HE S A M EL Writer, di­rec­tor and ac­tor Brooks to b hon­oured tonight with spe­cial Bafta a

The People - - NEWS FEATURES & - By Emma Don­nan

THE mad­cap ge­nius of Hol­ly­wood le­gend Mel Brooks will be cel­e­brated tonight with one of British cin­ema’s high­est hon­ours. and be­came one half of a com­edy duo with Carl Reiner. By 1963 he had writ­ten a Broad­way mu­si­cal, All Amer­i­can, and in 1965 had a TV hit with the James Bond-style spoof Get Smart.

Three years later he made his first fea­ture film The Pro­duc­ers and won an Os­car for Best Orig­i­nal Screen­play.

Over the fol­low­ing decades ev­ery­thing he touched seemed to turn to box of­fice gold, from the Star Wars spoof Space­balls to The Ele­phant Man with John Hurt, who died last month.

The Pro­duc­ers also be­came a Broad­way hit and Mel even re­turned to his mu­si­cal roots by cre­at­ing sound­tracks.

His ca­reer so far in­cludes 50 cred­its for act­ing, 42 for writ­ing, 22 as a pro­ducer, 12 as di­rec­tor and 24 for sound­tracks. He even turned up in The Simp­sons.

His best friend and com­edy part­ner Carl Reiner ex­plained: “He be­came an en­tity. And that en­tity wrote some of the best and most mem­o­rable movies of all times.

“I mean, to this day fart­ing is OK be­cause he wrote a movie cal called Blaz­ing Sad­dles.” Spoof western Blaz­ing Sad­dles, star­rin star­ring the late Gene Wilder and Cle Cleavon Lit­tle, is listed by the Am Amer­i­can Film In­sti­tute as the s sixth fun­ni­est movie ever.

Its satir­i­cal take on racial prej­u­dice proved that par­ody could suc­ceed in Hol­ly­wood and is seen as the trail­blazer for many 80s films such as Air­plane and Po­lice Squad.

It was also the first film on which Mel and Wilder worked to­gether. They met through Mel’s sec­ond wife, The Grad­u­ate ac­tress Anne Ban­croft.

Mel once told how Gene could not un­der­stand why he was funny and asked: “They’re al­ways laugh­ing at me. Why are they laugh­ing at me?”

Mel re­torted: “Look in the mir­ror. Blame it on God!” It was the start of a life­long friend­ship and work­ing re­la­tion­ship.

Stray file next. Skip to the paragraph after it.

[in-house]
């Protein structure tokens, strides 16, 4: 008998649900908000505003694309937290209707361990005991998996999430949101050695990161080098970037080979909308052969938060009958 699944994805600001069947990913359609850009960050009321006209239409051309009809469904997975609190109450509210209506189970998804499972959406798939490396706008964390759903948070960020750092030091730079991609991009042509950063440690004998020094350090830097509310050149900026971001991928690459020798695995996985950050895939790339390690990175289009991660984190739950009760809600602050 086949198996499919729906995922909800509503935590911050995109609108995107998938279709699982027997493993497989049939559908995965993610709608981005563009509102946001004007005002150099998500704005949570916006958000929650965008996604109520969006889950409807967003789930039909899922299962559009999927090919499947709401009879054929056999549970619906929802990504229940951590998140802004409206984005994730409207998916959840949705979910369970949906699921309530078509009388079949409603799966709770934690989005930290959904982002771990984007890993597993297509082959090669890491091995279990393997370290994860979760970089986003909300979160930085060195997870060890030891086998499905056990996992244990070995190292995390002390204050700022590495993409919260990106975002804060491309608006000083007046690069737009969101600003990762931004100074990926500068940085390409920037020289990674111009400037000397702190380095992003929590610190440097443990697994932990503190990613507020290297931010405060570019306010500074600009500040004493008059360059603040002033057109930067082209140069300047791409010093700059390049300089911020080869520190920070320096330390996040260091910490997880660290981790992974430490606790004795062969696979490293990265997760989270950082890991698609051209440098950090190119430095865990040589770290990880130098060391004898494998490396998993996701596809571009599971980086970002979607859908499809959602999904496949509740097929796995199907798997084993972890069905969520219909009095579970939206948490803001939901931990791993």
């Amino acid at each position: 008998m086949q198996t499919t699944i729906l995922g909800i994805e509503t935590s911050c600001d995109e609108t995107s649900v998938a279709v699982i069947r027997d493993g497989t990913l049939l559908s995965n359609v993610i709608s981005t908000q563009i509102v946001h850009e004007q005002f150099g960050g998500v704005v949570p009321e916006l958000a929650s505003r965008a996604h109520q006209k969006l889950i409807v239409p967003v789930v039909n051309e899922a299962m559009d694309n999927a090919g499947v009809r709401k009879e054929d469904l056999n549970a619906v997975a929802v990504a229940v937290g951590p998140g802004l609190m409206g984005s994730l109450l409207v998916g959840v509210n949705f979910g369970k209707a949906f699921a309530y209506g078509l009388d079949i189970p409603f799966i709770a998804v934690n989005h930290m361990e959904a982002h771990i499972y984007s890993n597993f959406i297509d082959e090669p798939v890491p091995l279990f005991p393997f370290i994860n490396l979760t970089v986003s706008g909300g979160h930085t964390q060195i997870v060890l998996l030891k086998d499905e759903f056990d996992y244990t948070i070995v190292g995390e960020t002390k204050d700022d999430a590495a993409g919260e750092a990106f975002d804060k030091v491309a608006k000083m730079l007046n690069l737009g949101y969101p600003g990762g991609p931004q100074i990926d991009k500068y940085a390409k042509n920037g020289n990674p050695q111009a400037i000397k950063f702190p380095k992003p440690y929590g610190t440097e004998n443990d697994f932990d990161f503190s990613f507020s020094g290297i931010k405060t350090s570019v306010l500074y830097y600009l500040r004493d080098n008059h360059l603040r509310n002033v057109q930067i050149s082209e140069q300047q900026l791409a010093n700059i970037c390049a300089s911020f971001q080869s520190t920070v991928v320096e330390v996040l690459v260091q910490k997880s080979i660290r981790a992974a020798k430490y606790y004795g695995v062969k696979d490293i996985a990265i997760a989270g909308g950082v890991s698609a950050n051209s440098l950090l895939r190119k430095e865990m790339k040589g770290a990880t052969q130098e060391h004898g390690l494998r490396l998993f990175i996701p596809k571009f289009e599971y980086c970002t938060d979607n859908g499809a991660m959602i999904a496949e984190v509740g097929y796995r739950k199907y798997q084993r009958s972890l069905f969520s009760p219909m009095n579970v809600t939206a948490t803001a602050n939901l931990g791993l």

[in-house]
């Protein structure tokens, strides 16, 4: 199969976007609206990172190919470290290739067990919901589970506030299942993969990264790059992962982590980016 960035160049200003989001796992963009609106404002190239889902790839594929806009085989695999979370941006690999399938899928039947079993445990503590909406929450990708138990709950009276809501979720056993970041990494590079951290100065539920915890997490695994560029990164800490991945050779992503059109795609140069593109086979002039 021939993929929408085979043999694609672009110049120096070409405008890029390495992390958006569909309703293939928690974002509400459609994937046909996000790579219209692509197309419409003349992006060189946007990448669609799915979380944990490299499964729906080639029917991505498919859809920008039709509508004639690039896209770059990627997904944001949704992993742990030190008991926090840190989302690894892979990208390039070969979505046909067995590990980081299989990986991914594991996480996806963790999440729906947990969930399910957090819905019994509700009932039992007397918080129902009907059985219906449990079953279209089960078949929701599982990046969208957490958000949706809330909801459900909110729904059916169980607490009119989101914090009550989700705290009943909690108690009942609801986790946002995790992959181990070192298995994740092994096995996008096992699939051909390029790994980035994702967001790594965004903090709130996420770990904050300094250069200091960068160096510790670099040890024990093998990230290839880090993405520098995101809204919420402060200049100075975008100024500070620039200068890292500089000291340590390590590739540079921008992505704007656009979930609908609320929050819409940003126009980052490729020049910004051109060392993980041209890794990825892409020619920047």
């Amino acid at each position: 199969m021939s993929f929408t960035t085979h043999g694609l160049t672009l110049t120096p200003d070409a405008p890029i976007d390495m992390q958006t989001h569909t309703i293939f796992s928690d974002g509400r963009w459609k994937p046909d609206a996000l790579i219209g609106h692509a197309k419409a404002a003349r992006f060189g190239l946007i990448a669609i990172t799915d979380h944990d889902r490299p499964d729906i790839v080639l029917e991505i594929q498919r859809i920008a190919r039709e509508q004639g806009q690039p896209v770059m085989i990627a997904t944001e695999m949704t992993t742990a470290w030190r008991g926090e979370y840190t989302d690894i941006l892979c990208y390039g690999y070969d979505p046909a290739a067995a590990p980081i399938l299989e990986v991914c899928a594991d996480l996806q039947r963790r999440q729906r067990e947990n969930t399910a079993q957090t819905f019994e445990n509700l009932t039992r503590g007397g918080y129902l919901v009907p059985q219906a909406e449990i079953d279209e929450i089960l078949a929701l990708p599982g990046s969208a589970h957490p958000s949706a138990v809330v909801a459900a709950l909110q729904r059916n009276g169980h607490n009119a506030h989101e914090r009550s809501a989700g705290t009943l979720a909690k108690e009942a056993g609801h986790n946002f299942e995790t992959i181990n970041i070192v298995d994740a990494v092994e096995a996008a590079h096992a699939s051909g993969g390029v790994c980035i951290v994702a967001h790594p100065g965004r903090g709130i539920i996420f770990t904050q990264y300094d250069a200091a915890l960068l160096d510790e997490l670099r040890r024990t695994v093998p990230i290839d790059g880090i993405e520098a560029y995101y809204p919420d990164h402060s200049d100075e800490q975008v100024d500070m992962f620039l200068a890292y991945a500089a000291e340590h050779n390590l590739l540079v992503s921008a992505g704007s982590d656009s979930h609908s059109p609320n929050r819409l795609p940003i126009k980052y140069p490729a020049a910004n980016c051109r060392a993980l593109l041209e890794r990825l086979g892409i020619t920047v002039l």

Af­ter Gene’s death, aged 83 last Au­gust, Mel said: “It’s a big shock. I’m still reel­ing. No more Gene. I can’t call him. He was such a won­der­ful part of my life.”

Gene will be missed by Mel tonight as he col­lects the high­est hon­our of the EE British Academy Film Awards at the Royal Al­bert Hall in Lon­don. He joins other s leg­ends given the award, in Charlie Chap­lin, Spiel­berg, Dam Dench, Al­fred H – the very first rec 1971 – and last year Sid­ney Poitier.

The Fel­low­ship recog­nise an “out­sta ex­cep­tional con­tribut TV or game”. Amanda Berry O Ex­ec­u­tive of Bafta, said: “is a truly unique a ented film maker. W to award him the F high­est hon­our of

Billy Crys­tal, wh since 1976 and wo 2015 TV series The “He is so sharp. He is a geni the most nat­u­rally funny pers a de­li­cious guy!”

Ac­tor Cary El­wes, who play 1993 movie Robin Hood: Me “Con­grat­u­la­tions, Mel, on y Bafta Fel­low­ship. You should

Mel has been mar­ried twic Florence Baum, who he had th But the love of his life was ac

They met dur­ing re­hearsa Como Va­ri­ety Show in 1961 a on the set to find where Ann that night so he could “bump

They mar­ried in 1964 and h was one of the strong­est mar­ria un­til her death from can­cer i

Mel has said that he “coul of her” de­scrib­ing Anne as e around. He said: “Anne and dur­ing the mar­riage. We bot re­ally im­por­tant and what lov do­ing things for each other m

Anne and Gene may not be him tonight but Carl Reiner for both of them.

He said: “I call him my bes fuller be­cause I have had Me

Mel is one of only 12 Ego have won the four awards, an Os­car and Tony.

But af­ter tonight he will h on his shelf for one more – a

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